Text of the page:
Aurelian Mihai Szanto, the man who intermediated the meeting between the journalists with Sky News and the alleged arms smugglers in Romania, said on Wednesday, after he was heard at seat of the Directorate for Investigating Organised Crime and Terrorism (DIICOT), that he was tricked by the British journalists, as they told him it was a documentary and in the end there will be a mention about the story being fictional.
"Honestly speaking, as a Romanian, I have immense regrets because I let myself fooled, I was tricked by these people and they ruined my image, they ruined Romania's image," Aurelian Szanto said.
He told the Romanian journalists how he got to intermediate the meeting between the Sky News team and the alleged arms smugglers.
"What I am saying is entirely true and I am doing it for my image and for Romania's image, in the first place because I am Romanian and I am proud of it. Everybody makes mistakes in life, everybody does stupid things. I was contacted through a person who has contacts with the Sky trust if I agreed to shoot a documentary on Romania's soil in respect to arms trafficking taking place on the Eastern European continent. As I do not know about these things, because I work with another trust, I tried to find out what it was all about. The person in question told me it was a documentary that the Sky trust would make in Europe about these arms smuggling acts, to inform the population, so that it may be vigilant and look for suspects. They told me the following: we want to have two people presenting us some arms and through the presentation of the respective weapons to draw the attention on how these sales are done," Aurelian Szanto said.
Szanto, who lives in the UK and works as a freelancer, maintains that he has a friend in Romania about whom he knew he had hunting arms, so he phoned him and asked him if he agreed to do this documentary, in exchange for some money, "for acting, presentation and translation."
He explained that the British journalists told him that this filming must take place in a remote place, "hidden from the world's eyes," and that the documentary would mention that the place is at the border with Ukraine.
The man also maintains that the Sky News journalists guaranteed him that the mention about the material being fictional would be displayed at the end of the documentary.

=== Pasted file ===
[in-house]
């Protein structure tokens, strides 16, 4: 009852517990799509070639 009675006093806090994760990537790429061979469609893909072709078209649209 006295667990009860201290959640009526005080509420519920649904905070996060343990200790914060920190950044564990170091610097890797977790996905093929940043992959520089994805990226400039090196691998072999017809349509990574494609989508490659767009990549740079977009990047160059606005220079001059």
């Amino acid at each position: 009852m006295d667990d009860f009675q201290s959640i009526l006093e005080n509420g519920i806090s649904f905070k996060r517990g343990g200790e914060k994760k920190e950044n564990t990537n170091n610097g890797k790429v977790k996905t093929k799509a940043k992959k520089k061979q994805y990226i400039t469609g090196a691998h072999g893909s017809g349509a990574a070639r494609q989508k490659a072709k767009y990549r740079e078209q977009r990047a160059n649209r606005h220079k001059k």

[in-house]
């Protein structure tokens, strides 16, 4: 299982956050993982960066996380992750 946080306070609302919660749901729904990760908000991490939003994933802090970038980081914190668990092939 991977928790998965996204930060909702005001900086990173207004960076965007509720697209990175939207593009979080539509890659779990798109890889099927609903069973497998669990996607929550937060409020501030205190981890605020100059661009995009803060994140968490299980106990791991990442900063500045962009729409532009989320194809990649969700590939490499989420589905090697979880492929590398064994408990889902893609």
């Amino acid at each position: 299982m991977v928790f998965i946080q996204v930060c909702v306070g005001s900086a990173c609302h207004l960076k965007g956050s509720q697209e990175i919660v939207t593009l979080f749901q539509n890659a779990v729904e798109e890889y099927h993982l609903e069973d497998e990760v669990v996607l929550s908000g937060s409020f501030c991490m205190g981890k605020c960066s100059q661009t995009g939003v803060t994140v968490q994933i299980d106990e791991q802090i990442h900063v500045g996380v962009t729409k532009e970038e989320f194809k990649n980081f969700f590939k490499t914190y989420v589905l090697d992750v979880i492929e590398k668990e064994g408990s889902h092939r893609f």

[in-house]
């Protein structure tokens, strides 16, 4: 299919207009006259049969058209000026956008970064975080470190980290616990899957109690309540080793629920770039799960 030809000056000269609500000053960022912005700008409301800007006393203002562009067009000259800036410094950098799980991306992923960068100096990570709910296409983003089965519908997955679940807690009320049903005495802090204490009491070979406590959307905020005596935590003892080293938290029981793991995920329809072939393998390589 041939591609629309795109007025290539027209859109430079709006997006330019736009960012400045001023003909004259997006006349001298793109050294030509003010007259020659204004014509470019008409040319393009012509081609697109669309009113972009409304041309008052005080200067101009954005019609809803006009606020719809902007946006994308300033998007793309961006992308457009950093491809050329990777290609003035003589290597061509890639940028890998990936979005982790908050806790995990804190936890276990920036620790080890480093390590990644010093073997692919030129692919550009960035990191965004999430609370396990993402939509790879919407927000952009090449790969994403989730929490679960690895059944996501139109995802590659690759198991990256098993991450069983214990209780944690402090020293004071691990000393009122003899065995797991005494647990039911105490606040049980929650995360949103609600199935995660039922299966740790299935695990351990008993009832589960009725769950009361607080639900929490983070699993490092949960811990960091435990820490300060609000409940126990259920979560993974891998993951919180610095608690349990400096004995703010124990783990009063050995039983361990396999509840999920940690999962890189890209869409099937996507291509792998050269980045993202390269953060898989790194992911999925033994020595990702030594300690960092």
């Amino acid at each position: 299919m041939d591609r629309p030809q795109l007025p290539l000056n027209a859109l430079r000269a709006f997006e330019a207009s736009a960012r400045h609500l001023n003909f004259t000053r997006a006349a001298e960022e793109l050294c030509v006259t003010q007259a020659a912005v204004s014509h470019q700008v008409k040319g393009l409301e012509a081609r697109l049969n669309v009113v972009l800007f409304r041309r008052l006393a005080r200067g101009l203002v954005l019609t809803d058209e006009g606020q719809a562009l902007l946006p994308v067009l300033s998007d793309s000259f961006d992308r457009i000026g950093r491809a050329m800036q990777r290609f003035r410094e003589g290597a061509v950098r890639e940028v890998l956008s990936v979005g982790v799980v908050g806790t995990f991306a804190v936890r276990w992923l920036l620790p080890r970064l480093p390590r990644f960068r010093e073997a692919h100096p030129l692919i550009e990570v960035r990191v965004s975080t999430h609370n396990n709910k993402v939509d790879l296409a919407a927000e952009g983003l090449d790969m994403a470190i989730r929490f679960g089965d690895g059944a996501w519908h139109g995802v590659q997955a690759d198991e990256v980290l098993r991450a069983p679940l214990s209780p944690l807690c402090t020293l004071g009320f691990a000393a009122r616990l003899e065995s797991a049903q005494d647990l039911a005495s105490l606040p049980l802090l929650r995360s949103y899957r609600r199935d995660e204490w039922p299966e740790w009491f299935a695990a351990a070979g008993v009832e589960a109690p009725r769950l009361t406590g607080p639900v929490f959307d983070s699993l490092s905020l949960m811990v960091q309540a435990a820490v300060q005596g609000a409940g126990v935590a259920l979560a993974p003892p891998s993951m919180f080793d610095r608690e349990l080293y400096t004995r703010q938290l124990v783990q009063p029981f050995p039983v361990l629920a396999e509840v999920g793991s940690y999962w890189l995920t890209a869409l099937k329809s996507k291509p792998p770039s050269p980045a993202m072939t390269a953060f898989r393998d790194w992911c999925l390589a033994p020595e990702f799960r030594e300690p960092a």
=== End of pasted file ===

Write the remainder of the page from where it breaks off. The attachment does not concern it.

According to him, the British journalists asked him that the persons starring the documentary be as "real" as possible, namely wear masks and military outfit.
Moreover, the man said that the Sky News team was made up of four reporters, among whom Stuart Ramsay, however that he did not know them directly and talked to them through a friend.
Aurelian Szanto maintained that he and the other Romanians received from the British journalists a few thousand euros, without mentioning the exact amount, while sources with the investigators said that it would be 2,000 euros.
After the Sky News story was broadcast, Aurelian Szanto says he contacted his friend in the UK and scolded him, and the latter promised him to talk to the Sky trust because something was not all right.
"The arms presented are legally registered, they do not make the object of smuggling. They weren't loaded during filming. (...) Honestly speaking, as a Romanian, I have immense regrets because I let myself fooled, I was tricked by these people and they ruined my image, they ruined Romania's image," Aurelian Szanto concluded.
Prosecutors with the Directorate for Investigating Organised Crime and Terrorism (DIICOT) on Wednesday conducted seven searches at addresses in Targu Mures and Bistrita Nasaud in a case opened after allegations of arms trafficking made in the Sky News story.
Aurelian Szanto, the one who intermediated the meeting between the British journalists and the alleged Romanian arms smugglers, was heard at the DIICOT seat. Moreover, this intermediary admitted his act in the hearings.
Other four persons will also be brought in for hearings at the DIICOT main seat, namely the men who appear wearing masks in the Sky News story.
In this case, the prosecutors have started a criminal investigation into deliberate smuggling and violations of arms and ammunition legislation.
The first results of the investigation reveal that the arms were legally owned for hunting and belonged to one of the masked men. The story was "staged" by the British journalists, who told the alleged smugglers what to say when filmed, in exchange for some sums of money. AGERPRES(RO — author: Eusebi Manolache, editor: Andreea Rotaru; EN — author: Adina Panaitescu, editor: Maria Voican)